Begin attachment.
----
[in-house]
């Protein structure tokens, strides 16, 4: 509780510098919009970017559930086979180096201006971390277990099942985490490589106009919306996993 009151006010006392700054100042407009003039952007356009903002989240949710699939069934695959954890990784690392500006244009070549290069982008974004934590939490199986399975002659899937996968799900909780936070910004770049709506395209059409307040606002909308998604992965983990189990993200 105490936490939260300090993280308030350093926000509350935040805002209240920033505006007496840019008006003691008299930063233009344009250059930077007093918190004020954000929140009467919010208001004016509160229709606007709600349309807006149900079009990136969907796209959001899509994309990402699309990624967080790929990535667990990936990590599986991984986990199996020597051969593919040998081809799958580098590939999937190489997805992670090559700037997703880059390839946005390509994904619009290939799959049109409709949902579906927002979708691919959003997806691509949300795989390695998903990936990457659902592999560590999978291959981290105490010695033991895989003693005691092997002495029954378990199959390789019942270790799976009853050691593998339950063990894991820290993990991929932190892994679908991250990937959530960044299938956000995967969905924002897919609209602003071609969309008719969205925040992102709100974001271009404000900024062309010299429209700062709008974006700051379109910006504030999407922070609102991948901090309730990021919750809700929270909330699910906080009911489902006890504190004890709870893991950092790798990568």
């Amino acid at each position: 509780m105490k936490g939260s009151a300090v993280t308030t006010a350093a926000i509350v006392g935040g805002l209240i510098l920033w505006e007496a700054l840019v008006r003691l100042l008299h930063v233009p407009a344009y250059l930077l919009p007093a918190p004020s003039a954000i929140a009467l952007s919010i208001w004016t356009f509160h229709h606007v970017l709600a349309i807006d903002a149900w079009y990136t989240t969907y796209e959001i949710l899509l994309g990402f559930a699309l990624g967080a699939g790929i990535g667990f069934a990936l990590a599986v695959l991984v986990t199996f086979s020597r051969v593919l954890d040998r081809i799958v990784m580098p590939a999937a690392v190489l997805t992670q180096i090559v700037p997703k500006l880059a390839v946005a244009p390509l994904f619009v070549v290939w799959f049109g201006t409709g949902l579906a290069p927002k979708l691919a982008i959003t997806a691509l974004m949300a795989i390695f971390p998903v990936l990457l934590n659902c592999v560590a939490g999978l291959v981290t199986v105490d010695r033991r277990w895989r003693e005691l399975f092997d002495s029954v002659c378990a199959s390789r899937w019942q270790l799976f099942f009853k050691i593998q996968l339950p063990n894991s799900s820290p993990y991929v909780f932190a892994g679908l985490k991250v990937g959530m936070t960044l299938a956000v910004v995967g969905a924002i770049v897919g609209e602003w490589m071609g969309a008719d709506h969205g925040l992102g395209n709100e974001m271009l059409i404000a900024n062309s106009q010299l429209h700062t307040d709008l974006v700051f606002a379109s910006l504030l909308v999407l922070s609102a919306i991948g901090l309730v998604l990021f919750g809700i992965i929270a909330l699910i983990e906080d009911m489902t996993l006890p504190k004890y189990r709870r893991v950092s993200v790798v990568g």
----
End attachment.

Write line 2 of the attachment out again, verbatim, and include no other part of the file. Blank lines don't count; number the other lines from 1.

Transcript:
């Protein structure tokens, strides 16, 4: 509780510098919009970017559930086979180096201006971390277990099942985490490589106009919306996993 009151006010006392700054100042407009003039952007356009903002989240949710699939069934695959954890990784690392500006244009070549290069982008974004934590939490199986399975002659899937996968799900909780936070910004770049709506395209059409307040606002909308998604992965983990189990993200 105490936490939260300090993280308030350093926000509350935040805002209240920033505006007496840019008006003691008299930063233009344009250059930077007093918190004020954000929140009467919010208001004016509160229709606007709600349309807006149900079009990136969907796209959001899509994309990402699309990624967080790929990535667990990936990590599986991984986990199996020597051969593919040998081809799958580098590939999937190489997805992670090559700037997703880059390839946005390509994904619009290939799959049109409709949902579906927002979708691919959003997806691509949300795989390695998903990936990457659902592999560590999978291959981290105490010695033991895989003693005691092997002495029954378990199959390789019942270790799976009853050691593998339950063990894991820290993990991929932190892994679908991250990937959530960044299938956000995967969905924002897919609209602003071609969309008719969205925040992102709100974001271009404000900024062309010299429209700062709008974006700051379109910006504030999407922070609102991948901090309730990021919750809700929270909330699910906080009911489902006890504190004890709870893991950092790798990568």